Multistate Outbreak, Tiny Greens Organic Farm, Jimmy John’s Restaurants Alfalfa Sprouts 2010

140 Sickened – On December 17, the Illinois Department of Health announced that an investigation was underway into an outbreak of Salmonella, serotype I4,[5],12:i:-. Many of the Illinois cases had eaten alfalfa sprouts at various Jimmy John’s restaurants in the Illinois counties of: Adams, Champaign, Cook, DuPage, Kankakee, Macon, McHenry, McLean, Peoria, and Will counties. The sprouts were suspected to be the cause of the illnesses. On December 21, Jimmy John Liautaud, the owner of the franchised restaurant chain, requested that all franchisees remove sprouts from the menu as a “precautionary” measure. On December 23, the Centers for Disease Control revealed that outbreak cases had been detected in other states and that the outbreak was linked with eating alfalfa sprouts while at a nationwide sandwich chain. On December 26, preliminary results of the investigation indicated a link to eating Tiny Greens’ Alfalfa Sprouts at Jimmy John’s restaurant outlets. The FDA subsequently advised consumers and restaurants to avoid Tiny Greens Brand Alfalfa Sprouts and Spicy Sprouts produced by Tiny Greens Organic Farm of Urbana, Illinois. The Spicy Sprouts contained alfalfa, radish and clover sprouts. On January 14, 2011, it was revealed that the FDA had isolated Salmonella serotype I4,[5],12:i:- from a water runoff sample collected from Tiny Greens Organic Farm; the Salmonella isolated was indistinguishable from the outbreak strain. The several FDA inspections of the sprout growing facility revealed factors that likely led to contamination of the sprouts.

CW Sprouts, Inc., SunSprout Sprouts, “restaurant chain (Chain A),” a.k.a. Jimmy Johns 2009

256 Sickened – In February, Nebraska Department of Health and Human Services officials identified six isolates of Salmonella Saintpaul. Although this is a common strain of Salmonella, during 2008, only three cases had been detected in Nebraska and only four subtypes of this outbreak strain had been identified in 2008 in the entire USA. As additional reports were made, a case control study was conducted; alfalfa sprout consumption was found to be significantly related to illness. The initial tracebacks of the sprouts indicated that although the sprouts had been distributed by various companies, the sprouts from the first cases originated from the same sprouting facility in Omaha, Nebraska. Forty-two of the illnesses beginning on March 15 were attributed to sprout growing facilities in other states; these facilities had obtained seed from the same seed producer, Caudill Seed Company of Kentucky. The implicated seeds had been sold in many states. On April 26, the FDA and CDC recommended that consumers not eat raw alfalfa sprouts, including sprout blends containing alfalfa sprouts. In May, FDA alerted sprout growers and retailers that a seed supplier, Caudill Seed Company of Kentucky, was withdrawing all alfalfa seeds with a specific three-digit prefix.  Many of the illnesses occurred at “restaurant chain (Chain A).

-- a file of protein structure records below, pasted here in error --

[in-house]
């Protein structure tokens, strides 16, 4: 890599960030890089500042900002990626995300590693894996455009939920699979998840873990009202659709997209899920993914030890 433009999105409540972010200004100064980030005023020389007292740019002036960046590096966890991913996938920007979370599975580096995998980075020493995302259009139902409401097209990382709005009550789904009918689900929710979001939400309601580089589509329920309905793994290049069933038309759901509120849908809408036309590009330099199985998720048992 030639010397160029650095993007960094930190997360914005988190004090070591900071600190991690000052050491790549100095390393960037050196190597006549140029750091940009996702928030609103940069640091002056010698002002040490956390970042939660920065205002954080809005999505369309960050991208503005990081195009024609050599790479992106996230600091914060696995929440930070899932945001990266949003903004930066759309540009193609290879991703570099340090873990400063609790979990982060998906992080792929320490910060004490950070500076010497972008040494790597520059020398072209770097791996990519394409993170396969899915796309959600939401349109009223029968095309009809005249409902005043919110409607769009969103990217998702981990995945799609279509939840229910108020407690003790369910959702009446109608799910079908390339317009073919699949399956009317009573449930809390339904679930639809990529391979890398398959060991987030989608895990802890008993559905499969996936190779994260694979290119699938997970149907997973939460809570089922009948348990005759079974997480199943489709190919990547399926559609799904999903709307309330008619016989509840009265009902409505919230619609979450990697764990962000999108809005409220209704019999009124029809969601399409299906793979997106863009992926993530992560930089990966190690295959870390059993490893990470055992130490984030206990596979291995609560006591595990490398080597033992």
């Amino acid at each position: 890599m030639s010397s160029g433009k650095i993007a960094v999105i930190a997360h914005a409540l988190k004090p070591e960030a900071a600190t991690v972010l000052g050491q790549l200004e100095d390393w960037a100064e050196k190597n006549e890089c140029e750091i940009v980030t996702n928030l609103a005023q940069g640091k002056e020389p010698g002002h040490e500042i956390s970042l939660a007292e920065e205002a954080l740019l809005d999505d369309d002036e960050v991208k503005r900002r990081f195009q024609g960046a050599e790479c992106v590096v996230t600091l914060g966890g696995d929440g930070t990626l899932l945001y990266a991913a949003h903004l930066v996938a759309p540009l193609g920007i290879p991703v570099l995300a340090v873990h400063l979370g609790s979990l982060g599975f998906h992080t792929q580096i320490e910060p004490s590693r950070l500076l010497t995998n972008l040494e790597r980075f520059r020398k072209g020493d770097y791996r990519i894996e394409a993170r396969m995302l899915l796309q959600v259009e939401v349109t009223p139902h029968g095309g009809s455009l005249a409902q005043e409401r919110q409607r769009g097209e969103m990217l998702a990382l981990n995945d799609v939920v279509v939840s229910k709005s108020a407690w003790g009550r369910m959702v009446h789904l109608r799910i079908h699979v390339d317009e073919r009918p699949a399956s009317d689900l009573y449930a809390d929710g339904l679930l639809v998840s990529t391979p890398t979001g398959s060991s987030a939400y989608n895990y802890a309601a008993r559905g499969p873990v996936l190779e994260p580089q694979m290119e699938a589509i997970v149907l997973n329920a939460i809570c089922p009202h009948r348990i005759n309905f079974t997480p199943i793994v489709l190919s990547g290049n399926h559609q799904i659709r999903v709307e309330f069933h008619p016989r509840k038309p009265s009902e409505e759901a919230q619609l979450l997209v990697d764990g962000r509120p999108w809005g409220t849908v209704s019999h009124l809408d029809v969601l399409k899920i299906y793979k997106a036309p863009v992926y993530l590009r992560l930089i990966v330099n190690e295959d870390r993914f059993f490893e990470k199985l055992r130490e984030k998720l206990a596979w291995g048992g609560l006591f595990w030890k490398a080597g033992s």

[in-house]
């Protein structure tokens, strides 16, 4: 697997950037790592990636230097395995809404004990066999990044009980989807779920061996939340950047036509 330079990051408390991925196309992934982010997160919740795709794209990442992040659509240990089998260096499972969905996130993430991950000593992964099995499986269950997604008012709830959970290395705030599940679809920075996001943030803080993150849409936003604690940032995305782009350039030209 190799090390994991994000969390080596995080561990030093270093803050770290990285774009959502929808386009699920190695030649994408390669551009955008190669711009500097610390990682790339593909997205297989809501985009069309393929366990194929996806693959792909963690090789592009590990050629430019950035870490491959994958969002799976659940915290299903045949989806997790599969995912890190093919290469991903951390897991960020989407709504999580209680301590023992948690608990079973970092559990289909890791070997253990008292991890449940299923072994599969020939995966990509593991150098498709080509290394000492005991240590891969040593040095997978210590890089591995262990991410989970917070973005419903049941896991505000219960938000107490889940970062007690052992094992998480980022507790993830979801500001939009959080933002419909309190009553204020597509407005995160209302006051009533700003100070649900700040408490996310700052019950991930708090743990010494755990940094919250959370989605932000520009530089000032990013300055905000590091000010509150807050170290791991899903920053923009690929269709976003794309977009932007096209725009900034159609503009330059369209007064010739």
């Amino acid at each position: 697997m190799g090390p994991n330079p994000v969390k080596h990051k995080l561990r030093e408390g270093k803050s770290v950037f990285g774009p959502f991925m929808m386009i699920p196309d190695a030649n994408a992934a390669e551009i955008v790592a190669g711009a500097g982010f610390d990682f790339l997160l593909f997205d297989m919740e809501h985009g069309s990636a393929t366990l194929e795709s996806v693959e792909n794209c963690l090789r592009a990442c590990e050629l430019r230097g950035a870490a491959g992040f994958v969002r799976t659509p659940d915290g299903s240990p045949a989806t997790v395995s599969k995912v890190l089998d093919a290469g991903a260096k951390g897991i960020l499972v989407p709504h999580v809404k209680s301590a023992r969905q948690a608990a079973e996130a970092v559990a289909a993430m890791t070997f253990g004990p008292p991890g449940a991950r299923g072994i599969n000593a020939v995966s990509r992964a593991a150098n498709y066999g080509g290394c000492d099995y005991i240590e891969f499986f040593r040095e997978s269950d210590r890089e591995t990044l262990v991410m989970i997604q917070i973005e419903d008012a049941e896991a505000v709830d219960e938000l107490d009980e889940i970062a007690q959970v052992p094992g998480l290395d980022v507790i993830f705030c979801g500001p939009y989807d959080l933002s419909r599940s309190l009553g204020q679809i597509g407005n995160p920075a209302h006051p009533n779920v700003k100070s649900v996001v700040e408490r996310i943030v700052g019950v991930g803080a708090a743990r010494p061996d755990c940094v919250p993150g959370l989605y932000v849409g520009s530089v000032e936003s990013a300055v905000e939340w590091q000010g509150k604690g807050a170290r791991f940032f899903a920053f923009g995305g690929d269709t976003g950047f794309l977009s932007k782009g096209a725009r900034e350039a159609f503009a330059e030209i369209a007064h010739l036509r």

Marler Clark, The Food Safety Law Firm, is the nation’s leading law firm representing victims of E. coli outbreaks and hemolytic uremic syndrome (HUS). The E. coli lawyers of Marler Clark have represented thousands of victims of E. coli and other foodborne illness infections and have recovered over $600 million for clients. Marler Clark is the only law firm in the nation with a practice focused exclusively on foodborne illness litigation.  Our E. coli lawyers have litigated E. coli and HUS cases stemming from outbreaks traced to ground beef, raw milk, lettuce, spinach, sprouts, and other food products.  The law firm has brought E. coli lawsuits against such companies as Jack in the Box, Dole, ConAgra, Cargill, and Jimmy John’s.  We have proudly represented such victims as Brianne KinerStephanie Smith and Linda Rivera.